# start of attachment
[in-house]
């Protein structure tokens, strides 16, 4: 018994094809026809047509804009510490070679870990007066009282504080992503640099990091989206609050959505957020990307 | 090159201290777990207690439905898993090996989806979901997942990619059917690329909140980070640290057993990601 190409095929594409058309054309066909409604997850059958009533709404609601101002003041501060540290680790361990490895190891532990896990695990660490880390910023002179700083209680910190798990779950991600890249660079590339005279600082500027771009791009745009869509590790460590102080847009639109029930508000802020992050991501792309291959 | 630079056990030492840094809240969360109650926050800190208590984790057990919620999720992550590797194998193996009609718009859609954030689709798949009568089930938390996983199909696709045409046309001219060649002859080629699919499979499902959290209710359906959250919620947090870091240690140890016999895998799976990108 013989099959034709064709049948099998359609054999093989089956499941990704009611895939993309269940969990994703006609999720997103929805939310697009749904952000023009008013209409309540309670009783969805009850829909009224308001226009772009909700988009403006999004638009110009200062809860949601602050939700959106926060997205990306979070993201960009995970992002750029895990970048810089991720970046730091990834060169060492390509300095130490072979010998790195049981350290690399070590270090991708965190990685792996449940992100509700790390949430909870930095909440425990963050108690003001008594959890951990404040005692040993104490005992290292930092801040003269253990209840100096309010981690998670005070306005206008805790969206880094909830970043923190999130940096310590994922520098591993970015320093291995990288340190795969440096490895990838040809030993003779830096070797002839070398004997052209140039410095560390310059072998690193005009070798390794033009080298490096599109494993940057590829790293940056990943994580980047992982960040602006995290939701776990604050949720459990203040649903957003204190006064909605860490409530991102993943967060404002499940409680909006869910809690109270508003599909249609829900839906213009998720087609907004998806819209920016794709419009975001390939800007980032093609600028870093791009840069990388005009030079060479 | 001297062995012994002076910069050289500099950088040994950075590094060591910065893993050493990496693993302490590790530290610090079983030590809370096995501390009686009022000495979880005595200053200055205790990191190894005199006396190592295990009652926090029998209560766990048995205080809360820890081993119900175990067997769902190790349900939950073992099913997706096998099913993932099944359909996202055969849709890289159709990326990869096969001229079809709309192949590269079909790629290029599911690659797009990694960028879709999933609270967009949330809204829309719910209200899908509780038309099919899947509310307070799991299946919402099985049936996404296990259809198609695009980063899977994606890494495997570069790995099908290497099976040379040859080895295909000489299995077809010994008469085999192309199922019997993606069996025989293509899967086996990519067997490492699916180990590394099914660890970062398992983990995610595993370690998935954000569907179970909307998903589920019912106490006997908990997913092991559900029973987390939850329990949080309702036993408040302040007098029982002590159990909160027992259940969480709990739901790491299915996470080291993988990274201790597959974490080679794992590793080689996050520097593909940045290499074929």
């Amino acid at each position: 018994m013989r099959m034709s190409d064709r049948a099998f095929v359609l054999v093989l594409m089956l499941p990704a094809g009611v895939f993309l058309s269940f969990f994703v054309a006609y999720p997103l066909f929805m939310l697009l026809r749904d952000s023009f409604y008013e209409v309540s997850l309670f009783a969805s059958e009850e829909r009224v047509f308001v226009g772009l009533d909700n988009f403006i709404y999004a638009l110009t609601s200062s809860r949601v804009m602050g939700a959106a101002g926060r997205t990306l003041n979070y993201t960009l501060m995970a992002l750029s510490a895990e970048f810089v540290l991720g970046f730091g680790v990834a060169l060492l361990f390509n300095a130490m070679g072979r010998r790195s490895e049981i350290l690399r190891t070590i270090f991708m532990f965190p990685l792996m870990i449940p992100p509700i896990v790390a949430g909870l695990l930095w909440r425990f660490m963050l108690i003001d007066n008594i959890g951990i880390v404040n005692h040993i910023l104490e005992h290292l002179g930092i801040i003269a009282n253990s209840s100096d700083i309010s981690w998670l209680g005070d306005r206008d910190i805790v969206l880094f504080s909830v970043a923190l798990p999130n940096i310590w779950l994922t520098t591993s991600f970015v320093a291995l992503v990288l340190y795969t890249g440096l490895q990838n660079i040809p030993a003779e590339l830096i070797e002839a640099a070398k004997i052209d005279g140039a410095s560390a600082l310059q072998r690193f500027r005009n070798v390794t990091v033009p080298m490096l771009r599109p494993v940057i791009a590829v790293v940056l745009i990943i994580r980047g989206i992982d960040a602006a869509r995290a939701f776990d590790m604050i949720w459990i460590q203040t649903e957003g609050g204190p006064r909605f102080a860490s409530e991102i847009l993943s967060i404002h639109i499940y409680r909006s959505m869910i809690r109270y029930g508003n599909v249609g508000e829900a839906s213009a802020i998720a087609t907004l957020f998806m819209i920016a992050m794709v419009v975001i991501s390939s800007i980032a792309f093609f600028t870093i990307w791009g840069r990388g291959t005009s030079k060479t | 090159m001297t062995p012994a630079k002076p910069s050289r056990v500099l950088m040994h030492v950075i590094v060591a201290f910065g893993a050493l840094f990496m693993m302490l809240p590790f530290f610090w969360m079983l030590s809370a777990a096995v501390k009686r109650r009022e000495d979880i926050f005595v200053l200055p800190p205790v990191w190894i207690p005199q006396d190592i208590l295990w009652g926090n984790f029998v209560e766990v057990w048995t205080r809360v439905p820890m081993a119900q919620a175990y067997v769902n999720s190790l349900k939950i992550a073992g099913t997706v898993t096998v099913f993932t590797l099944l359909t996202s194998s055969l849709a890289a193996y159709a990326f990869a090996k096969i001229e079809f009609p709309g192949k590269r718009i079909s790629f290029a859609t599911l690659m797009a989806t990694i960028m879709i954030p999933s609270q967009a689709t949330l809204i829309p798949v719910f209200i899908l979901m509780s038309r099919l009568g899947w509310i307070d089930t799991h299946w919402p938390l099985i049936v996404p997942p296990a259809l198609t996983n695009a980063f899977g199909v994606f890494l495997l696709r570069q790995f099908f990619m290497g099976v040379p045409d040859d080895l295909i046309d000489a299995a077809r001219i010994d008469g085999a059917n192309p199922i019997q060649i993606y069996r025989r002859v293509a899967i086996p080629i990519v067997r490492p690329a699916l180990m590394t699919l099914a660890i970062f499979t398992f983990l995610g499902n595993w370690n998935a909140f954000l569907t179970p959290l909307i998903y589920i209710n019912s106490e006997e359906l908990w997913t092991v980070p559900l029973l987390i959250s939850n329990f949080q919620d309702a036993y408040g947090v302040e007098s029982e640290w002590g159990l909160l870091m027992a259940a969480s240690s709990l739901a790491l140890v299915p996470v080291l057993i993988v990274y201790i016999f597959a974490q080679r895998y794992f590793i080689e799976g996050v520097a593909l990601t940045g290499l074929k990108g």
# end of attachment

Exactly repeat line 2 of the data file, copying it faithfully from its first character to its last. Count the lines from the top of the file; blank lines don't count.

């Protein structure tokens, strides 16, 4: 018994094809026809047509804009510490070679870990007066009282504080992503640099990091989206609050959505957020990307 | 090159201290777990207690439905898993090996989806979901997942990619059917690329909140980070640290057993990601 190409095929594409058309054309066909409604997850059958009533709404609601101002003041501060540290680790361990490895190891532990896990695990660490880390910023002179700083209680910190798990779950991600890249660079590339005279600082500027771009791009745009869509590790460590102080847009639109029930508000802020992050991501792309291959 | 630079056990030492840094809240969360109650926050800190208590984790057990919620999720992550590797194998193996009609718009859609954030689709798949009568089930938390996983199909696709045409046309001219060649002859080629699919499979499902959290209710359906959250919620947090870091240690140890016999895998799976990108 013989099959034709064709049948099998359609054999093989089956499941990704009611895939993309269940969990994703006609999720997103929805939310697009749904952000023009008013209409309540309670009783969805009850829909009224308001226009772009909700988009403006999004638009110009200062809860949601602050939700959106926060997205990306979070993201960009995970992002750029895990970048810089991720970046730091990834060169060492390509300095130490072979010998790195049981350290690399070590270090991708965190990685792996449940992100509700790390949430909870930095909440425990963050108690003001008594959890951990404040005692040993104490005992290292930092801040003269253990209840100096309010981690998670005070306005206008805790969206880094909830970043923190999130940096310590994922520098591993970015320093291995990288340190795969440096490895990838040809030993003779830096070797002839070398004997052209140039410095560390310059072998690193005009070798390794033009080298490096599109494993940057590829790293940056990943994580980047992982960040602006995290939701776990604050949720459990203040649903957003204190006064909605860490409530991102993943967060404002499940409680909006869910809690109270508003599909249609829900839906213009998720087609907004998806819209920016794709419009975001390939800007980032093609600028870093791009840069990388005009030079060479 | 001297062995012994002076910069050289500099950088040994950075590094060591910065893993050493990496693993302490590790530290610090079983030590809370096995501390009686009022000495979880005595200053200055205790990191190894005199006396190592295990009652926090029998209560766990048995205080809360820890081993119900175990067997769902190790349900939950073992099913997706096998099913993932099944359909996202055969849709890289159709990326990869096969001229079809709309192949590269079909790629290029599911690659797009990694960028879709999933609270967009949330809204829309719910209200899908509780038309099919899947509310307070799991299946919402099985049936996404296990259809198609695009980063899977994606890494495997570069790995099908290497099976040379040859080895295909000489299995077809010994008469085999192309199922019997993606069996025989293509899967086996990519067997490492699916180990590394099914660890970062398992983990995610595993370690998935954000569907179970909307998903589920019912106490006997908990997913092991559900029973987390939850329990949080309702036993408040302040007098029982002590159990909160027992259940969480709990739901790491299915996470080291993988990274201790597959974490080679794992590793080689996050520097593909940045290499074929």